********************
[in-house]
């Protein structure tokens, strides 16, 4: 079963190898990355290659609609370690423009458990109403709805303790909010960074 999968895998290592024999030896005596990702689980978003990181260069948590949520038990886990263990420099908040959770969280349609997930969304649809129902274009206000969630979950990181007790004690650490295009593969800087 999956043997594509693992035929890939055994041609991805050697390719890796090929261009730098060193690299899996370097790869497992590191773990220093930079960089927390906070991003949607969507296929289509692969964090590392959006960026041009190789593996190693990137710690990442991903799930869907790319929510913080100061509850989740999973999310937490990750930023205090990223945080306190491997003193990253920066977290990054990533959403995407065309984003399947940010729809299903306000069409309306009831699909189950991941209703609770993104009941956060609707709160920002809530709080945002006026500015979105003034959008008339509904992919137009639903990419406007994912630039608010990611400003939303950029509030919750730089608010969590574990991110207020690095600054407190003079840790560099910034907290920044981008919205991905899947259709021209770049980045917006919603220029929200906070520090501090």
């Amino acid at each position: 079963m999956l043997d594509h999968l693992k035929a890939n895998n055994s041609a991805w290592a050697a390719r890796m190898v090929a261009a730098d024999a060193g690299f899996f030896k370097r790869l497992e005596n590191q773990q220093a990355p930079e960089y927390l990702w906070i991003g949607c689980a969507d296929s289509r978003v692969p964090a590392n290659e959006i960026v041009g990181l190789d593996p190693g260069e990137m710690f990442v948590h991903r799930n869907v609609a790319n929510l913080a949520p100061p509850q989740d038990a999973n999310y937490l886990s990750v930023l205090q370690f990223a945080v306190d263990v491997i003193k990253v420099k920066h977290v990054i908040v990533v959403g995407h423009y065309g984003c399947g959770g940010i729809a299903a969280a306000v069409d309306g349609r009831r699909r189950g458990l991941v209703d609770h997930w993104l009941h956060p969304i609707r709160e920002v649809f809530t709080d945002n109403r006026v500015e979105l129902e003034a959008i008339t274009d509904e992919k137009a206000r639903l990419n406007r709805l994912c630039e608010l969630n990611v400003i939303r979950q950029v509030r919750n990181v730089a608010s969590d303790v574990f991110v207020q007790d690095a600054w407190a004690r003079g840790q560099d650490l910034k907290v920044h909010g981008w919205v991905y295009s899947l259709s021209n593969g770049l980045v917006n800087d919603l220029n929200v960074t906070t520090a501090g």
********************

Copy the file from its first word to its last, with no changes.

[in-house]
């Protein structure tokens, strides 16, 4: 079963190898990355290659609609370690423009458990109403709805303790909010960074 999968895998290592024999030896005596990702689980978003990181260069948590949520038990886990263990420099908040959770969280349609997930969304649809129902274009206000969630979950990181007790004690650490295009593969800087 999956043997594509693992035929890939055994041609991805050697390719890796090929261009730098060193690299899996370097790869497992590191773990220093930079960089927390906070991003949607969507296929289509692969964090590392959006960026041009190789593996190693990137710690990442991903799930869907790319929510913080100061509850989740999973999310937490990750930023205090990223945080306190491997003193990253920066977290990054990533959403995407065309984003399947940010729809299903306000069409309306009831699909189950991941209703609770993104009941956060609707709160920002809530709080945002006026500015979105003034959008008339509904992919137009639903990419406007994912630039608010990611400003939303950029509030919750730089608010969590574990991110207020690095600054407190003079840790560099910034907290920044981008919205991905899947259709021209770049980045917006919603220029929200906070520090501090």
């Amino acid at each position: 079963m999956l043997d594509h999968l693992k035929a890939n895998n055994s041609a991805w290592a050697a390719r890796m190898v090929a261009a730098d024999a060193g690299f899996f030896k370097r790869l497992e005596n590191q773990q220093a990355p930079e960089y927390l990702w906070i991003g949607c689980a969507d296929s289509r978003v692969p964090a590392n290659e959006i960026v041009g990181l190789d593996p190693g260069e990137m710690f990442v948590h991903r799930n869907v609609a790319n929510l913080a949520p100061p509850q989740d038990a999973n999310y937490l886990s990750v930023l205090q370690f990223a945080v306190d263990v491997i003193k990253v420099k920066h977290v990054i908040v990533v959403g995407h423009y065309g984003c399947g959770g940010i729809a299903a969280a306000v069409d309306g349609r009831r699909r189950g458990l991941v209703d609770h997930w993104l009941h956060p969304i609707r709160e920002v649809f809530t709080d945002n109403r006026v500015e979105l129902e003034a959008i008339t274009d509904e992919k137009a206000r639903l990419n406007r709805l994912c630039e608010l969630n990611v400003i939303r979950q950029v509030r919750n990181v730089a608010s969590d303790v574990f991110v207020q007790d690095a600054w407190a004690r003079g840790q560099d650490l910034k907290v920044h909010g981008w919205v991905y295009s899947l259709s021209n593969g770049l980045v917006n800087d919603l220029n929200v960074t906070t520090a501090g």